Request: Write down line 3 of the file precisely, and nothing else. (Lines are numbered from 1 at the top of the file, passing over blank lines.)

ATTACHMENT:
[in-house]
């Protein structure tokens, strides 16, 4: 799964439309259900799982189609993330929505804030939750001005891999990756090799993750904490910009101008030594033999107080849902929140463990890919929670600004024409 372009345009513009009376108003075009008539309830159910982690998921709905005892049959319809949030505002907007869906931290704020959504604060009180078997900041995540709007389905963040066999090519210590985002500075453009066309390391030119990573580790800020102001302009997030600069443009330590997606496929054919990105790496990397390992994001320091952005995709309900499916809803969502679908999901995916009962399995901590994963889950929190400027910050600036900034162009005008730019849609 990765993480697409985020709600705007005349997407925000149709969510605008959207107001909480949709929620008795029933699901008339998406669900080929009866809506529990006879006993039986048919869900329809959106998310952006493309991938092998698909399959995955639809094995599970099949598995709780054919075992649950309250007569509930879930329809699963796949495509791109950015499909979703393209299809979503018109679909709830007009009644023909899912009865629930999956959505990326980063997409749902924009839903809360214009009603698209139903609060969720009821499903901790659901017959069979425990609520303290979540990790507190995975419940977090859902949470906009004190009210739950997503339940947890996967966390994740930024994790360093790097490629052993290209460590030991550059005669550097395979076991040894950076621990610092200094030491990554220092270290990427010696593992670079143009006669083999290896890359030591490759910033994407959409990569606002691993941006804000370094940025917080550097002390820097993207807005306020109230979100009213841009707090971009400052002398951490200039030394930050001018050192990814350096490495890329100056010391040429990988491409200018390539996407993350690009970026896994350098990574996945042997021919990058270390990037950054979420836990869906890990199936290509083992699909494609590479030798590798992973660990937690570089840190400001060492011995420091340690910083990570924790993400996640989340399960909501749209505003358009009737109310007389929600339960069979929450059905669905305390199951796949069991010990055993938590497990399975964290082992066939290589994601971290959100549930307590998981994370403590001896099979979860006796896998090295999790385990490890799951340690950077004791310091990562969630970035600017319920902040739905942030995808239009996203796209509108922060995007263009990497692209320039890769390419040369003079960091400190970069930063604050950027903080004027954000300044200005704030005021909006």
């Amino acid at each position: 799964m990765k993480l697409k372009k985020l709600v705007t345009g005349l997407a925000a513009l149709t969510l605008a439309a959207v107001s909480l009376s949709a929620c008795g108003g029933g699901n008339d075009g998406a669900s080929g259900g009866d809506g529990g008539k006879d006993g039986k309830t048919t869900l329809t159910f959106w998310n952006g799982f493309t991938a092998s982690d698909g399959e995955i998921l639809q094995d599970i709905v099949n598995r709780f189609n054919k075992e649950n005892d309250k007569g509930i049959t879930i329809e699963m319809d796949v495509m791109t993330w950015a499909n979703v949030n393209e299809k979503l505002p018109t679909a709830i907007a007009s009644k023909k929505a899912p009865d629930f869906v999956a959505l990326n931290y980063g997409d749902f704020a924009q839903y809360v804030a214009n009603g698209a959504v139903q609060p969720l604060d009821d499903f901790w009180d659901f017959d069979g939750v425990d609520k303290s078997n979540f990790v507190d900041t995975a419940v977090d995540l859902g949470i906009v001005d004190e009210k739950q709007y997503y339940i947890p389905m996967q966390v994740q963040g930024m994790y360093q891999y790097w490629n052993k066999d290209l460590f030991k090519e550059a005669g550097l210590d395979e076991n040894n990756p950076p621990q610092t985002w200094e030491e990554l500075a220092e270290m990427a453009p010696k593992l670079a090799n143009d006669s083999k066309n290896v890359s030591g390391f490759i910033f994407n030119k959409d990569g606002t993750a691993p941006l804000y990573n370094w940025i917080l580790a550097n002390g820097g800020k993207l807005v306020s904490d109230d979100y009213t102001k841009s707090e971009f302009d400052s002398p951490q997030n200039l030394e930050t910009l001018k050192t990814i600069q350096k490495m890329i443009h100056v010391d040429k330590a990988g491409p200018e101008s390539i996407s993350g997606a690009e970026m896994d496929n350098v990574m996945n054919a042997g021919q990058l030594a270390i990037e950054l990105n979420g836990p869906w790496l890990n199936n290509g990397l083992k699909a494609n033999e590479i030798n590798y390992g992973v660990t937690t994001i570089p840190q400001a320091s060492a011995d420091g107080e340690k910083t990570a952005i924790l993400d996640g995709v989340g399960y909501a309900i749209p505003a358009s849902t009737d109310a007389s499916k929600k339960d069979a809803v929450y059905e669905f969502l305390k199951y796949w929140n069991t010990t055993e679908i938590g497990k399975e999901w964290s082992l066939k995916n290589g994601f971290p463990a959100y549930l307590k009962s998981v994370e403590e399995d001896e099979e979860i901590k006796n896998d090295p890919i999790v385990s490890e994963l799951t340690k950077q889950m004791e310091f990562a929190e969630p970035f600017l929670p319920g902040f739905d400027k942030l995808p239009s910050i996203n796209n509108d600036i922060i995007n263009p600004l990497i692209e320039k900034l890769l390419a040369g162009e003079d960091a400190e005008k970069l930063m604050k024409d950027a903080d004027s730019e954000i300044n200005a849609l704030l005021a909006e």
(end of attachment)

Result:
């Amino acid at each position: 799964m990765k993480l697409k372009k985020l709600v705007t345009g005349l997407a925000a513009l149709t969510l605008a439309a959207v107001s909480l009376s949709a929620c008795g108003g029933g699901n008339d075009g998406a669900s080929g259900g009866d809506g529990g008539k006879d006993g039986k309830t048919t869900l329809t159910f959106w998310n952006g799982f493309t991938a092998s982690d698909g399959e995955i998921l639809q094995d599970i709905v099949n598995r709780f189609n054919k075992e649950n005892d309250k007569g509930i049959t879930i329809e699963m319809d796949v495509m791109t993330w950015a499909n979703v949030n393209e299809k979503l505002p018109t679909a709830i907007a007009s009644k023909k929505a899912p009865d629930f869906v999956a959505l990326n931290y980063g997409d749902f704020a924009q839903y809360v804030a214009n009603g698209a959504v139903q609060p969720l604060d009821d499903f901790w009180d659901f017959d069979g939750v425990d609520k303290s078997n979540f990790v507190d900041t995975a419940v977090d995540l859902g949470i906009v001005d004190e009210k739950q709007y997503y339940i947890p389905m996967q966390v994740q963040g930024m994790y360093q891999y790097w490629n052993k066999d290209l460590f030991k090519e550059a005669g550097l210590d395979e076991n040894n990756p950076p621990q610092t985002w200094e030491e990554l500075a220092e270290m990427a453009p010696k593992l670079a090799n143009d006669s083999k066309n290896v890359s030591g390391f490759i910033f994407n030119k959409d990569g606002t993750a691993p941006l804000y990573n370094w940025i917080l580790a550097n002390g820097g800020k993207l807005v306020s904490d109230d979100y009213t102001k841009s707090e971009f302009d400052s002398p951490q997030n200039l030394e930050t910009l001018k050192t990814i600069q350096k490495m890329i443009h100056v010391d040429k330590a990988g491409p200018e101008s390539i996407s993350g997606a690009e970026m896994d496929n350098v990574m996945n054919a042997g021919q990058l030594a270390i990037e950054l990105n979420g836990p869906w790496l890990n199936n290509g990397l083992k699909a494609n033999e590479i030798n590798y390992g992973v660990t937690t994001i570089p840190q400001a320091s060492a011995d420091g107080e340690k910083t990570a952005i924790l993400d996640g995709v989340g399960y909501a309900i749209p505003a358009s849902t009737d109310a007389s499916k929600k339960d069979a809803v929450y059905e669905f969502l305390k199951y796949w929140n069991t010990t055993e679908i938590g497990k399975e999901w964290s082992l066939k995916n290589g994601f971290p463990a959100y549930l307590k009962s998981v994370e403590e399995d001896e099979e979860i901590k006796n896998d090295p890919i999790v385990s490890e994963l799951t340690k950077q889950m004791e310091f990562a929190e969630p970035f600017l929670p319920g902040f739905d400027k942030l995808p239009s910050i996203n796209n509108d600036i922060i995007n263009p600004l990497i692209e320039k900034l890769l390419a040369g162009e003079d960091a400190e005008k970069l930063m604050k024409d950027a903080d004027s730019e954000i300044n200005a849609l704030l005021a909006e």